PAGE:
When will I see updated content in my application?

Transifex Native translations are served from a secure CDN server, called Transifex CDS, and are updated once every hour. Native CDS is an open-source server that you can install within your own infrastructure for additional modifications and security.

Optimize your workflow further

Transifex Native is flexible enough to support more complex workflows with an open architecture and toolset.

Working with branches

If you are working on multiple branches, you can mark the strings you push to Native by adding tags directly to the CLI command. This way, you can prioritize localization work in Transifex, as your localization team can filter by tags in the Editor. To push with tags, use the command shown below.

txjs-cli push <SRC_FOLDER> --token=<PROJECT_TOKEN> --secret=<PROJECT_SECRET> --append-tags=<YOUR_TAG>

Working with string keys, increase re-usability

If you want to improve your workflow in a development team and optimize the amount of content your localization team has to translate, use keys for your strings.

To use keys, you will need to add an extra attribute in the Native function that marks strings as translatable. Keys are unique identifiers that can be re-used in other areas of the code. Multiple strings with the same key are pushed as a single string in Transifex. So, the localization team will only need to add a single translation.

To use the key attribute, simply pass the _key parameter in the T component:

<Text><T _str="Hello world" _key=”welcome.string” /></Text>

Content splitting, like Namespaces in i18next

To serve smaller chunks of translation on specific pages, you can use the content splitting functionality. Breaking your content into smaller chunks is very useful in cases where your application has a lot of content but is not needed on every screen. For example, there is no reason to fetch over the air your help center content while the visitor is on your application settings page.

Content splitting works on top of tags, so you can either set a new tag or use any pre-existing ones to segment your content.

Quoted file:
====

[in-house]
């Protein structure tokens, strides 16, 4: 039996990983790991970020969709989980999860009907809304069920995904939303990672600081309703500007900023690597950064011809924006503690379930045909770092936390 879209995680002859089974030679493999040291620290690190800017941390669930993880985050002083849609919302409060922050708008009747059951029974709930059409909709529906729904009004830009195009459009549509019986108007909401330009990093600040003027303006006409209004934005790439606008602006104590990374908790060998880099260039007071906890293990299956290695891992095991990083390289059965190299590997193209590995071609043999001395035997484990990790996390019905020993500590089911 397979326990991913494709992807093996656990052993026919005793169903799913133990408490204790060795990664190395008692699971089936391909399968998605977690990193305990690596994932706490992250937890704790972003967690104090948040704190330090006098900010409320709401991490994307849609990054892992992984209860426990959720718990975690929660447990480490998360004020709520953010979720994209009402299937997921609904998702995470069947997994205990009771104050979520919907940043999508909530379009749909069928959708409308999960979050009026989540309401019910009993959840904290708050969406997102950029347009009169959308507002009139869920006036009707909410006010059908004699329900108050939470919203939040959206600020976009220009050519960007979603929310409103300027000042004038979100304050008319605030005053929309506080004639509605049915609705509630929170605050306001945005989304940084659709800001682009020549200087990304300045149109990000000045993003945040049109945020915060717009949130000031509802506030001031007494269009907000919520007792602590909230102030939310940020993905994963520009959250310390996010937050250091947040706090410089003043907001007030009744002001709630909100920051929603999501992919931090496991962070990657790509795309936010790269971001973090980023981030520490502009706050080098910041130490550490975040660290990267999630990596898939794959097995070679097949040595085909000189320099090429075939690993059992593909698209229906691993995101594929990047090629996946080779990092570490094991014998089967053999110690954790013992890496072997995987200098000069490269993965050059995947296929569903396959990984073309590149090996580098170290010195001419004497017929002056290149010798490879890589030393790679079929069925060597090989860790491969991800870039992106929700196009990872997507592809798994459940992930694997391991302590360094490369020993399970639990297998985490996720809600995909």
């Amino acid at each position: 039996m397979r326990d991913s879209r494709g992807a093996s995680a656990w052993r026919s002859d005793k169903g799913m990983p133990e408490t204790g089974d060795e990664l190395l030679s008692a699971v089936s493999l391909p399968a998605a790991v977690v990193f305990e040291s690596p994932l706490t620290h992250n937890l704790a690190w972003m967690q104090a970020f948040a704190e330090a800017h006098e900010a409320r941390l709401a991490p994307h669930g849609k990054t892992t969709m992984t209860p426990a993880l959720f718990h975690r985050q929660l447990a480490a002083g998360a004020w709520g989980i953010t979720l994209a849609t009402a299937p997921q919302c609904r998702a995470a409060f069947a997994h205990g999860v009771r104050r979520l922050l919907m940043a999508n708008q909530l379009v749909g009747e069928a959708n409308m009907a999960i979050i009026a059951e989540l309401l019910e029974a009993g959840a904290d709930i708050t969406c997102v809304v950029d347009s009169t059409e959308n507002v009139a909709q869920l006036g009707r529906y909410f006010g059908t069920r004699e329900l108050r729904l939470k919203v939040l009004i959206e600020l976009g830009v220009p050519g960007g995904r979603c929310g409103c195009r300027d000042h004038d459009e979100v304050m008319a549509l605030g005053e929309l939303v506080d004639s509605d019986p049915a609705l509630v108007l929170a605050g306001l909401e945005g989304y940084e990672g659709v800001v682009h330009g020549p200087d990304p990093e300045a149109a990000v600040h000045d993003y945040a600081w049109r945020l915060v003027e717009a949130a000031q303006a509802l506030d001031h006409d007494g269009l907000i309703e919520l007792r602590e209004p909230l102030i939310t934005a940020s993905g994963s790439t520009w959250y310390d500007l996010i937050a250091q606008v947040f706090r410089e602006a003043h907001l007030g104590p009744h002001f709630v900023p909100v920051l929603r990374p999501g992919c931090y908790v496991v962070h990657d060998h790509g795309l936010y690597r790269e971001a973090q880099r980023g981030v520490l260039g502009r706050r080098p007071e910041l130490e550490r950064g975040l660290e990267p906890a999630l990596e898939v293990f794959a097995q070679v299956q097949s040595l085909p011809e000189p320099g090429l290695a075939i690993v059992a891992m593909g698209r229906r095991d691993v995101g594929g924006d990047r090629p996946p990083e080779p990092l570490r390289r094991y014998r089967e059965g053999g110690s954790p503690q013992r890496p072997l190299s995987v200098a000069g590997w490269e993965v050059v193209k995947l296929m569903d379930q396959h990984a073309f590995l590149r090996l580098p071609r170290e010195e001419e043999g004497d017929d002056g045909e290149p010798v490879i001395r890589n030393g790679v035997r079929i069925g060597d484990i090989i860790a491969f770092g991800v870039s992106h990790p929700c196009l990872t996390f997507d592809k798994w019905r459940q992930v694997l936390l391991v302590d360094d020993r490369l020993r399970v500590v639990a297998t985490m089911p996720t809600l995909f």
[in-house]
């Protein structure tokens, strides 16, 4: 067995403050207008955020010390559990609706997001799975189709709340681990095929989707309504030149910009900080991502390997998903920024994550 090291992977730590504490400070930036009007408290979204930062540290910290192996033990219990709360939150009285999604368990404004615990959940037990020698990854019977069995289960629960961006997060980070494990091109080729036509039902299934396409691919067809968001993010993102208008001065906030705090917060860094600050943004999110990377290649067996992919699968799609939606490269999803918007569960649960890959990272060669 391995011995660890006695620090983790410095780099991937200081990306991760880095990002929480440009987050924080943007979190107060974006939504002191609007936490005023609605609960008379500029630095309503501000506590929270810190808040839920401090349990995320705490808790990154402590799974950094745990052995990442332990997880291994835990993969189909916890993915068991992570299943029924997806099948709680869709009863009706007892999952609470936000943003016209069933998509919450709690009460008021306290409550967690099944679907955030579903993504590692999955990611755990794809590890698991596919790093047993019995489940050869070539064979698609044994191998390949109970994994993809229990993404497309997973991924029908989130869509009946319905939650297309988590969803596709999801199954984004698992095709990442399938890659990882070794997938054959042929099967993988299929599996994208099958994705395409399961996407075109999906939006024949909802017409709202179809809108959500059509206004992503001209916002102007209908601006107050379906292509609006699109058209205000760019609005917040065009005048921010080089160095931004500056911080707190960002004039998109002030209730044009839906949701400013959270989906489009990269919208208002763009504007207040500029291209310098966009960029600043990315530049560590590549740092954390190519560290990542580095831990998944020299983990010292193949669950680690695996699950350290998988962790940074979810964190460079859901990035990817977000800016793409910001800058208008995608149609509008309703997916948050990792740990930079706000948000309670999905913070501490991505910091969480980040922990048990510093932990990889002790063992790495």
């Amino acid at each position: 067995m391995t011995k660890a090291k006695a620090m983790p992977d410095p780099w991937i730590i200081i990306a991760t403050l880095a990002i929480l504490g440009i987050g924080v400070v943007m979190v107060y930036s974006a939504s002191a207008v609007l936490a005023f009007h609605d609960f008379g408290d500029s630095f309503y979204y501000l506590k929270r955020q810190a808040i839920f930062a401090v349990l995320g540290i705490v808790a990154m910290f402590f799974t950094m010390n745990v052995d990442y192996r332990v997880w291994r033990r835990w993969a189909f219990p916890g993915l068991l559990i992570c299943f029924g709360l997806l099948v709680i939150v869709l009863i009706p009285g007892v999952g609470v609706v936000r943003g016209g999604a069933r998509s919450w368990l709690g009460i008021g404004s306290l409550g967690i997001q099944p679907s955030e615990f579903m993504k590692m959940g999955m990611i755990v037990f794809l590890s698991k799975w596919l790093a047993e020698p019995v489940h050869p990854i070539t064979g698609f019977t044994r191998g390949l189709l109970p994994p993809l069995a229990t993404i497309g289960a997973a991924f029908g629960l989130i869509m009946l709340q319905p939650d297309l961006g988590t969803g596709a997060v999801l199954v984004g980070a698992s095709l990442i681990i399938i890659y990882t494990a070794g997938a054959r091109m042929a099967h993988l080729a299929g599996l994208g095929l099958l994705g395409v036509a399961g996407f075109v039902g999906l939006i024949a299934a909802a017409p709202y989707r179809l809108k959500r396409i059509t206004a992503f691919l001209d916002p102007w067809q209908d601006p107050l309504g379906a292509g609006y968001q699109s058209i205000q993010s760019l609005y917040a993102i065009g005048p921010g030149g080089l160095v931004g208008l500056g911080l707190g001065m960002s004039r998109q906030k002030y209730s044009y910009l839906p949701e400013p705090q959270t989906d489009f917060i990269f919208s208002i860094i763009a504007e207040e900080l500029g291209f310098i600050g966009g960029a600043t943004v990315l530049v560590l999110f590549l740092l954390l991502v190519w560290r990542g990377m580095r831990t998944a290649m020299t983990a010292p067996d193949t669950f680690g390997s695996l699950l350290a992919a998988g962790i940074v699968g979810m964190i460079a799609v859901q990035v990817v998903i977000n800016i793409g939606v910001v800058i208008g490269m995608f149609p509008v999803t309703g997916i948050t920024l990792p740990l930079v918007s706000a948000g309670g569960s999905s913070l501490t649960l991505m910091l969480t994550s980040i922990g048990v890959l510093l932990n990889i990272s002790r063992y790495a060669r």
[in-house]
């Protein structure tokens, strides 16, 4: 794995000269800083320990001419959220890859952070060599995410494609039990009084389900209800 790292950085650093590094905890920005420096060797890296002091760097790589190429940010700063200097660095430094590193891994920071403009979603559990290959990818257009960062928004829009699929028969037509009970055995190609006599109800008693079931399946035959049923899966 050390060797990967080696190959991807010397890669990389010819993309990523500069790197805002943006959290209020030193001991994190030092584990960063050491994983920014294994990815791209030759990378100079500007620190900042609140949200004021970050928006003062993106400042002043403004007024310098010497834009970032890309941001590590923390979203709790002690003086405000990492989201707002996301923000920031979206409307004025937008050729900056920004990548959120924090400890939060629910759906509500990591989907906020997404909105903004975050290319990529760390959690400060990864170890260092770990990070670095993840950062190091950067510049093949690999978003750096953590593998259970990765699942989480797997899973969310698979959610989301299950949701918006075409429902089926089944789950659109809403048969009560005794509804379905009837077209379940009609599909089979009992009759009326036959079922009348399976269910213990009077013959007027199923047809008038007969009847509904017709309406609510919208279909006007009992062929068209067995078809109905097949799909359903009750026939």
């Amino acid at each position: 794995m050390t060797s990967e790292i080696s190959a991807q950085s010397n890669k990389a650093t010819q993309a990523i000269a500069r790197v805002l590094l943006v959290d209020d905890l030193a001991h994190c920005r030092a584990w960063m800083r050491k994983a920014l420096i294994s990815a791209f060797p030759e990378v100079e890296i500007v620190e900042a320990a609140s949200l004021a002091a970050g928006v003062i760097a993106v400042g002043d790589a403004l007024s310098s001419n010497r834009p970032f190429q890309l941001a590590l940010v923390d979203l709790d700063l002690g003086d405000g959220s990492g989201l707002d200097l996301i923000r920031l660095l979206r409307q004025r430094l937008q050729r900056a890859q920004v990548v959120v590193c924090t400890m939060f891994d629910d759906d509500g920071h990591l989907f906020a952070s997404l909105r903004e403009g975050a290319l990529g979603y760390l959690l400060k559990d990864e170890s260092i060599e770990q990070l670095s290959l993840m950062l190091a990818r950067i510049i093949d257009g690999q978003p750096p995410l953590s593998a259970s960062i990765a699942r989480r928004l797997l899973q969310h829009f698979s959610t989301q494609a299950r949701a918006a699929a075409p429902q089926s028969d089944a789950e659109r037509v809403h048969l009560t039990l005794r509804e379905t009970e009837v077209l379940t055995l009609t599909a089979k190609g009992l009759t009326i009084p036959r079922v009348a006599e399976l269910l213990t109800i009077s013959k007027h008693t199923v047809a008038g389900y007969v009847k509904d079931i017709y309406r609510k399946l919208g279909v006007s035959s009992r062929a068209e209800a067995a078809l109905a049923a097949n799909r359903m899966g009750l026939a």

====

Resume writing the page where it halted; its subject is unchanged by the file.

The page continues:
To use content splitting, set the appropriate tag in the tx.init function:

  token: 'project_token',
  filterTags: 'homepage',

You can combine content splitting with your branching tags, so you can test or debug localization in your localhost or staging environments:

  token: 'project_token',
  filterTags: 'new-login-page-branch',

Read the documentation on content splitting for a full overview.

Automating Application Releases

When your feature or branch is ready for deployment, you can do some housekeeping on your content using Native, too. Because content is always added to your Transifex Native resource, you might end up with many string artifacts while you are testing things on your branch.

You can clean up all the faulty content from the Native CLI tool using the purge attribute when pushing:

$ txjs-cli push <SRC_FOLDER> --token=<PROJECT_TOKEN> --secret=<PROJECT_SECRET> --purge

Purge will parse all code files found in the <SRC_FOLDER> and keep only the phrases detected in those files, deleting any phrases that are not detected in the code files.

By including the purge option in your deployment flow, you have housekeeping on auto-pilot.

Add more context for better translations

Your localization team working in Transifex will need more context for each phrase you are pushing. You can provide that context directly from your React components by using additional attributes of the T function:

  • Context, to provide more details about a phrase
  • Comments, where you can share instructions about the phrase
  • Character limit, to share a specific requirement regarding the length of the translation
  • Tags, for better string grouping.

An example of all this context is as follows:

<Text><T _str="Hello world" _context=”login screen, welcome screen” _comments=”String displayed as header and is followed by explanation paragraph” _charlimit=”30” /></Text>

All the additional information you attached to each phrase is available in the Context tab of the editor.

3 Reasons to Install Transifex Native

Now you know how to install TX Native, but do you know the “why”? Here are 3 reasons why you should install Native on your stack: 

  • Less work for developers: Native minimizes developers’ involvement in the localization process by making localization a part of your code.
  • No more files: A big part of the old-fashioned localization method is transferring files back and forth from the TMS to your platform. Such a simple task could surely be automated, right? That’s a big part of what Transifex Native is all about.
  • Focus on localization: Forget about having to implement translation updates to your app. Native separates localization from development so that translators can focus on translating and engineers on programming.

React localization

Wanna show a quick Transifex Native React localization guide to one of your fellow developers? You can download the PDF here

Further reading: 


Mike Giannakopoulos